Under the florescent lights of aisle 11, I want to be in my freshman dorm room with its filthy beige linoleum tile floors and its stained eggshell cement-block walls. I had a futon, a roommate in the marching band who was gone almost every weekend, and a space on a smoking floor. I miss the Natty Light cans full of backwash and ash that lined the wall under the window. I miss falling into sheets my mother washed once a semester whether they needed it or not, sometimes alone, but more often not. I miss being delighted at $1 rail nights and ecstatic for $2 you-call-its.
No one called me Daddy. No one called me Dr. Miller. No one called me by my full name, even though they know me better than anyone in the whole world and if every other fucking person on the planet calls me Nick, why do they-- why does she-- always call me Nicholas in a voice that falls on the third syllable like she's disappointed because she is disappointed. Always. No matter how closely I follow the list. Sometimes the only way I can shuffle down another aisle is to park myself behind a great ass or to imagine how disappointed she'll really be the day I wad her list into a tiny ball and throw it in her lemon-sucking face. Metaphorically.
At first, I think I am having a stroke in the cereal aisle and that my last view of earth will be a row of brown Honey Nut Cheerios boxes and the dirty wheels of my cart as my potbellied body splats on the black and white floor. My name floats around my head in a throaty cloud.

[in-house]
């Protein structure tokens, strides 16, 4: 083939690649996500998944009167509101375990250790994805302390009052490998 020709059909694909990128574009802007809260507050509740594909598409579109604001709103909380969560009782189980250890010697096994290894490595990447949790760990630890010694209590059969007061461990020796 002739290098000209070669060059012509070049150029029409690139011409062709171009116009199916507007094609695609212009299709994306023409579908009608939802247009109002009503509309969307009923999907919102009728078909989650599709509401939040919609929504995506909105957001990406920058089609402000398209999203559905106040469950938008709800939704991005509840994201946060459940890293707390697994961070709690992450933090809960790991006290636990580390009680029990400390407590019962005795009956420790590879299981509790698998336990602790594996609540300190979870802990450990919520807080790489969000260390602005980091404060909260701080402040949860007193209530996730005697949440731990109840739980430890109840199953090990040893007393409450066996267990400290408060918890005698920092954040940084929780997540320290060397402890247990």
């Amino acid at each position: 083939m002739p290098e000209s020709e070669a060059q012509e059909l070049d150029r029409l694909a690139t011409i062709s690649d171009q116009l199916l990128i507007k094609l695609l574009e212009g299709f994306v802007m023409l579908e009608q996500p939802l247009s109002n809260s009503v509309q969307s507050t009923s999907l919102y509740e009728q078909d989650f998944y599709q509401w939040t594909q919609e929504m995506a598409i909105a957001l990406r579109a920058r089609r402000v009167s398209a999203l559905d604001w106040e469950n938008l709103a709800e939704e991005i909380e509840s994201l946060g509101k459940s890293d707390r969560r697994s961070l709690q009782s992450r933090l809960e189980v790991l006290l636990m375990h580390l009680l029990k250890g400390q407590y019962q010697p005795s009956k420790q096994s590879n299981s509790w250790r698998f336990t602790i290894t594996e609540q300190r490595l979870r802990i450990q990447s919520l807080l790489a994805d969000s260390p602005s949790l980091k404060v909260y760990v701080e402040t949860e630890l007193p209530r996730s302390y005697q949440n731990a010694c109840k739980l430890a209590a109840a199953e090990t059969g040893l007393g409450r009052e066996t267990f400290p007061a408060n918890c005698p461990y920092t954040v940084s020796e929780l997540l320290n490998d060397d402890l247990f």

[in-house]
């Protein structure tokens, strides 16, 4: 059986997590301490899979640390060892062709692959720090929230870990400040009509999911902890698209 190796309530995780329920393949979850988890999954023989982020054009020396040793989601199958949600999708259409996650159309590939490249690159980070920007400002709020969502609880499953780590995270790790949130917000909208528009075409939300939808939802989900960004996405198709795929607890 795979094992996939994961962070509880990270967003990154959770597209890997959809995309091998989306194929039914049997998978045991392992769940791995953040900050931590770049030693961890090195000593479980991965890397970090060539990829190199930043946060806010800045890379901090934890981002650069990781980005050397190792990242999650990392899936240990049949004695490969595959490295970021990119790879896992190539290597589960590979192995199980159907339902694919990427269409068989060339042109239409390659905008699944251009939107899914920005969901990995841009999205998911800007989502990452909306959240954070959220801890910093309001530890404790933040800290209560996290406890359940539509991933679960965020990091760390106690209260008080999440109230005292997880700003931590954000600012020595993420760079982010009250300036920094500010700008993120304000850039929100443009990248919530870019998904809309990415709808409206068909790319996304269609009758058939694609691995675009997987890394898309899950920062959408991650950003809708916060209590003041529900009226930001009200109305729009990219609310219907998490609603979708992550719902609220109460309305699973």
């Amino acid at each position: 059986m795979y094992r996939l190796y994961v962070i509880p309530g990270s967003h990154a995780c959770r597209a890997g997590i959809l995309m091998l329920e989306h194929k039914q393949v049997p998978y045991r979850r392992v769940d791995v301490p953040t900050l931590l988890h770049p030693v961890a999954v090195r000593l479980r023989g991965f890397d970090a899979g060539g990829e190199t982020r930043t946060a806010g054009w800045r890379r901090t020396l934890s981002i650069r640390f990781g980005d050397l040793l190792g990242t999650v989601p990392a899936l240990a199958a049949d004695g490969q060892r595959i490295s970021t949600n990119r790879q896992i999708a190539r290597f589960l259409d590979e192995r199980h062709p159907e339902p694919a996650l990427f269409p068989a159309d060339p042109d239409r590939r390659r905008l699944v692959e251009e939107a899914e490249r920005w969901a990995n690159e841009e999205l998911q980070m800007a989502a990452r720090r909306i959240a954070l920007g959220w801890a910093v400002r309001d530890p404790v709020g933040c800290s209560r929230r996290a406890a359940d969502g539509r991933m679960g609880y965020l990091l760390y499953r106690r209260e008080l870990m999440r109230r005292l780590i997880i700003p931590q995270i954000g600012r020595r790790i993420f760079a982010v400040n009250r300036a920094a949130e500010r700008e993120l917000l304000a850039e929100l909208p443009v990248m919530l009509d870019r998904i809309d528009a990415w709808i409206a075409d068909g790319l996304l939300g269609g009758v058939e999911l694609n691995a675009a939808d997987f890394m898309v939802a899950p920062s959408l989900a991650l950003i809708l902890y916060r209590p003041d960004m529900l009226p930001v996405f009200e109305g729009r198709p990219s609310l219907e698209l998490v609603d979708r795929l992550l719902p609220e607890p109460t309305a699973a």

"Nick Miller? No way!"
It is the Kashi woman in the teenager's sweat pants, and she is smiling at me, and if her nipples have anything to say about it, she looks happy to see me.
I don't respond, and she frowns a little, sticking out her sit-com star teeth to chew on that plum lip again, and the gesture makes me step back toward the oatmeal, grazing the shelf with my khaki-covered ass. If the two of us had met 2 years ago, say, in this very aisle, standing this very distance apart, I could have taken at least two steps back before rubbing the merchandise, but girls are not the only ones who eat their feelings, and I feel trapped. Publish or perish is academia's Sophie's choice, and some days I am one pound of organic peaches away from choosing the latter.
This woman in front of me who will go home and drink expensive wine and nibble soft cheese, I know her. Knew her. It was our second semester in college, and we knew everything about the world and about each other and about how to get the most out of our parents' money. She left her ash in my Natty Light cans, and we spent spring break on South Padre Island, and I remember she was sweet to my band geek roommate, and she always called Absolut for her $2.
I want to ask her if she's an urban planner like she'd urbanely planned to be or if she still likes U2 and pizza with mushrooms, if she bought herself the heavy diamond studs in her ears, if she always dresses like a sophomore English student, if she's read my book.
But then what? We're FaceBook friends, and she tells me how cute my daughters are?
Two paths diverge, I tell myself. My BlackBerry is buzzing in my front left pocket. My list is long.
"Nick?" she asks, her earlier conviction gone.
If I walk away, I think, she won't confuse my bloated self for the kid she used to know. This fat old tweed-covered man here. He couldn't be that kid, she'll think.
He shouldn't be, anyway.